Following creation of their H chains, developing B cells must pass through a sequential series of quality control (QC) checkpoints (8) that act to test the integrity, function, or binding properties of their Ig (5). Each of these Ig properties is heavily influenced by the sequence and structure of CDR-H3. Although tyrosine (Y) enriched DH RF1 is preferred in CDR-H3, threonine (T) enriched RF2, and arginine (R) and tryptophan (W) encoding RF3, important for protein-protein interaction are also used but at low levels. In addition, N addition permits the inclusion of random sets of non-germline encoded amino acids. We postulated that if CDR-H3 tyrosine were of importance to the function of the H chain, QC checkpoints might also be enlisted to enrich for tyrosine in order to balance the effect of using alternative RFs or N addition.
The first H chain QC checkpoint requires formation of a functional pre-B cell receptor (preBCR). Each μH chain (μHC) is tested for its ability to associate with the surrogate light chain (SLC) proteins VpreB and λ5 to create a functioning preBCR (9). In support of our hypothesis, we observed that H chains that successfully passed through this QC checkpoint were more likely to encode tyrosine at CDR-H3 position 101 (Y101) than those that did not.
Examination of crystallized IgG antibody–antigen complex structures revealed Y101 was often in direct contact with the bound antigen. This was not unexpected, since studies of protein ligand–receptor interfaces have shown that tyrosine is one of the three amino acids that typically make the greatest contribution to receptor binding affinity (8). Although tryptophan, the second common component of protein–protein interactions, is found in DH RF3 and in JH1 and 3, it is only slightly more common in CDR-H3 than what would be expected by random chance alone. And there is no enrichment for arginine, the third common component (3). Together, these findings led us to the conclusion that tyrosine plays a key role in antigen binding that is so important to the developing antibody repertoire that, unlike tryptophan and arginine, both natural selection and preBCR somatic selection are recruited to the effort of favoring tyrosine, especially at Y101 (5).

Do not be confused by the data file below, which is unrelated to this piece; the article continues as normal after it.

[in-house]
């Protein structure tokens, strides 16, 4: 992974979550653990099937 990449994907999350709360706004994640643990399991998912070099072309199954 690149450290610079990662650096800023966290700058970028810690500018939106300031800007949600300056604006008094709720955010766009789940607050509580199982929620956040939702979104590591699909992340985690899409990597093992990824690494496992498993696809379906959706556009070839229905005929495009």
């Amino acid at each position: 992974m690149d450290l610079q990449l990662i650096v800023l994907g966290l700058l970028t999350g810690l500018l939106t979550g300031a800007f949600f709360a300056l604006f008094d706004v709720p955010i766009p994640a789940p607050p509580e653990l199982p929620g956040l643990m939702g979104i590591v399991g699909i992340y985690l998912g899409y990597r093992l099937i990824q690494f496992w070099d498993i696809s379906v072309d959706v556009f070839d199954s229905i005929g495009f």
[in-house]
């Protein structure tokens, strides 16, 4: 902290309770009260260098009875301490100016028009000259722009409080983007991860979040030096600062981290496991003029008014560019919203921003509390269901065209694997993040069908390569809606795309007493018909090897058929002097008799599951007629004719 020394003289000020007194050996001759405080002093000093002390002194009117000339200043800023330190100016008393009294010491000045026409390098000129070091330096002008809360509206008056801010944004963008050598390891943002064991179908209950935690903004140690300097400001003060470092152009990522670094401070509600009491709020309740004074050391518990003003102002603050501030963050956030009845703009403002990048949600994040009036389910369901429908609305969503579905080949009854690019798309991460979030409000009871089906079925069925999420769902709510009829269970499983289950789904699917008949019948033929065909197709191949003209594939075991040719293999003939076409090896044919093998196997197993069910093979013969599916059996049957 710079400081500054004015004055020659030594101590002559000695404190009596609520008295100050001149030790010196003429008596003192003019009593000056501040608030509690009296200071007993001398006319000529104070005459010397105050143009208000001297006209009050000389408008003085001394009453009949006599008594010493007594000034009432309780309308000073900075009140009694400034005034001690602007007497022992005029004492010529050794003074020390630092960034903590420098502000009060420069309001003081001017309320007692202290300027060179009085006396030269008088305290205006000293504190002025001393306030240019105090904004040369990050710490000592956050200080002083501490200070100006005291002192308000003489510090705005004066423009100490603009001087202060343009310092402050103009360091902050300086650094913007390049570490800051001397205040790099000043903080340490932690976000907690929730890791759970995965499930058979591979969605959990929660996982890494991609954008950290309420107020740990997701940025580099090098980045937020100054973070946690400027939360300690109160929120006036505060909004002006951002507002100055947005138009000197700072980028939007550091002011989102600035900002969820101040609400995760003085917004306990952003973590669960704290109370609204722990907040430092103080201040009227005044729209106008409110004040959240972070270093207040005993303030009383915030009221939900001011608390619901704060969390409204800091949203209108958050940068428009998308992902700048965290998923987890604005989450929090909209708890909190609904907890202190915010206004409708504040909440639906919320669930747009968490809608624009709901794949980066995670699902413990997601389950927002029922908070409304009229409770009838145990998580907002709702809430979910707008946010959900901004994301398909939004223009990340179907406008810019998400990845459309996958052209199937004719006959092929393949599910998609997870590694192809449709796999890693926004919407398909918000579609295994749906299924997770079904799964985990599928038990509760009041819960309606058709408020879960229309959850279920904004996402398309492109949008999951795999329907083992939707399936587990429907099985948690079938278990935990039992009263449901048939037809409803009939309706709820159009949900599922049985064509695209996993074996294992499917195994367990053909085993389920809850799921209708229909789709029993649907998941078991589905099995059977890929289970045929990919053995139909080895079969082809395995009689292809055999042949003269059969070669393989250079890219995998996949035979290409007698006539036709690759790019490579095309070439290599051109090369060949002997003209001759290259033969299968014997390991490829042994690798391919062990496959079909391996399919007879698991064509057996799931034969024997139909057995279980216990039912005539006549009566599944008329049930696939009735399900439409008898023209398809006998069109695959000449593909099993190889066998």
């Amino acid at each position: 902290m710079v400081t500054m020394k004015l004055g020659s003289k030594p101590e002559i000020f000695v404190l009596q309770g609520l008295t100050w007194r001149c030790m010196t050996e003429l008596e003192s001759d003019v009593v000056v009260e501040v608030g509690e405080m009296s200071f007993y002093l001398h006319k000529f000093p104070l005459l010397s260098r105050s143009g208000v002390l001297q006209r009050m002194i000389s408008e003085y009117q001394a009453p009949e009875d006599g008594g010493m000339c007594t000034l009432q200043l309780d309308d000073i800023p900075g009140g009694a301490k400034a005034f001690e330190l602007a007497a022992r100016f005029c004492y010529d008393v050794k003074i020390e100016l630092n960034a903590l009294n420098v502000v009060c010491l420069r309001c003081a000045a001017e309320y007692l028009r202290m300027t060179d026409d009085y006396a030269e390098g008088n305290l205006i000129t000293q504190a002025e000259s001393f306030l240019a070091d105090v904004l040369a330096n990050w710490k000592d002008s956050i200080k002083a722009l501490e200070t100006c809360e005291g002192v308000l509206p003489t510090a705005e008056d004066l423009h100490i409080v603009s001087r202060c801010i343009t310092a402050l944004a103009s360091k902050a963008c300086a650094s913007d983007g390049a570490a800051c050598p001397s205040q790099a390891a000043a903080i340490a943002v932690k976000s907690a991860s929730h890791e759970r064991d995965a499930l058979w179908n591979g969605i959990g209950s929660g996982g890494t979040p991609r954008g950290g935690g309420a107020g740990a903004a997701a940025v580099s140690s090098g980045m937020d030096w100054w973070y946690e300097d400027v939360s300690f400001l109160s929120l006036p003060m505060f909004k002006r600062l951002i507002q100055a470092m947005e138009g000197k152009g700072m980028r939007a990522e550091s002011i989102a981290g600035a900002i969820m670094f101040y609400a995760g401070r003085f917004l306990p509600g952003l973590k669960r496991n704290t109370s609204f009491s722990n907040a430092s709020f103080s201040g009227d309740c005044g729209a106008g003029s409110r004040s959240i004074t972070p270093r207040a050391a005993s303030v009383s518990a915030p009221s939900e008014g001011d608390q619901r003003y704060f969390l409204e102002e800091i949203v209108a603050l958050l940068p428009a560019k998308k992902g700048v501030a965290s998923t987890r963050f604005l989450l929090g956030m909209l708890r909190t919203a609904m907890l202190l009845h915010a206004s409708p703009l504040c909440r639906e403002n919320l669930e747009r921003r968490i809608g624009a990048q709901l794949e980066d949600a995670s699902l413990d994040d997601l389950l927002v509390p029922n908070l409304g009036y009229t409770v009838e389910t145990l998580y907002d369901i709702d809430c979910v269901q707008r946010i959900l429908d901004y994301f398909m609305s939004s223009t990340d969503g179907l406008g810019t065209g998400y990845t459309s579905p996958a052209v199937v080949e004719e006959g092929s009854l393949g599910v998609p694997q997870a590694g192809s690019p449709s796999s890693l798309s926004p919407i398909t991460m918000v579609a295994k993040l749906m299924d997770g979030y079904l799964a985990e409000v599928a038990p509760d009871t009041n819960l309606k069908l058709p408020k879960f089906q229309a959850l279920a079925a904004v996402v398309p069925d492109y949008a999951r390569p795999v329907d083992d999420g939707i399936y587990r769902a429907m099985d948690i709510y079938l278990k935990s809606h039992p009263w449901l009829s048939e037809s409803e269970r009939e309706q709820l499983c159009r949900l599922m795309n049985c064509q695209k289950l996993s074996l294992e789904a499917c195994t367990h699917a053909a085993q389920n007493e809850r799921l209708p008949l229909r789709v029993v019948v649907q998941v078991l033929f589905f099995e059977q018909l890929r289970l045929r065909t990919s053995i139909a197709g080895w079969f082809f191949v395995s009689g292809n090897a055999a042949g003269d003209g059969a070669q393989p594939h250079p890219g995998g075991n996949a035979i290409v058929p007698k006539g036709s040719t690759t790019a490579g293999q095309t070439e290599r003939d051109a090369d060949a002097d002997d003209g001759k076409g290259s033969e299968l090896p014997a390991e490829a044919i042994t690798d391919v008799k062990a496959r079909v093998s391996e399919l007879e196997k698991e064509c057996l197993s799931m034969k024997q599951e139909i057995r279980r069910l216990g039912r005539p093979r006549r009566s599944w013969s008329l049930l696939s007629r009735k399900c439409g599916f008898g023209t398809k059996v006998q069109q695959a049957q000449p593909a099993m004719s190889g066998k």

In this work, we sought to test whether selection in the periphery would also promote Y101. We now report an analysis of the developing repertoire in BALB/c B lineage cells deficient in λ5 (λ5KO) and thus denied central preBCR selection. In the absence of preBCR, we confirm that selection for CDR-H3 Y101 is relaxed among immature B cells. However, with maturation in the periphery, the prevalence of Y101 increases. In particular, the sequences we obtained from transitional (T1), mature recirculating bone marrow, and marginal zone (MZ) B cells demonstrate no statistically significant differences between the prevalence of Y101 in λ5KO versus wild-type (WT) BALB/c mice. These findings suggest that in addition to the preBCR checkpoint, one or more peripheral QC checkpoints between the immature cell stage and mature, IgM/IgD bearing splenic B cell stages also favor the survival of B cells bearing Igs with CDR-H3 Y101.
Materials and Methods
We sought to determine the consequences of absence of the preBCR QC checkpoint on peripheral B cell repertoire development by comparing the repertoire in late bone marrow and splenic B cell subsets isolated from BALB/c WT and λ5KO mice (6). We focused on CDR-H3, which plays a critical role in antigen binding and recognition. The CDR-H3 sequences from the WT mice have been previously published (3, 10). For λ5KO, data were obtained from six mice. All the sequences obtained from the mice are presented. All of the H chain sequences obtained from sorted bone marrow and spleen B cells were unique. Both the previously reported CDR-H3 sequences from WT mice and the new CDR-H3 sequences from the λ5KO mice are provided in Table S1 in Supplementary Material.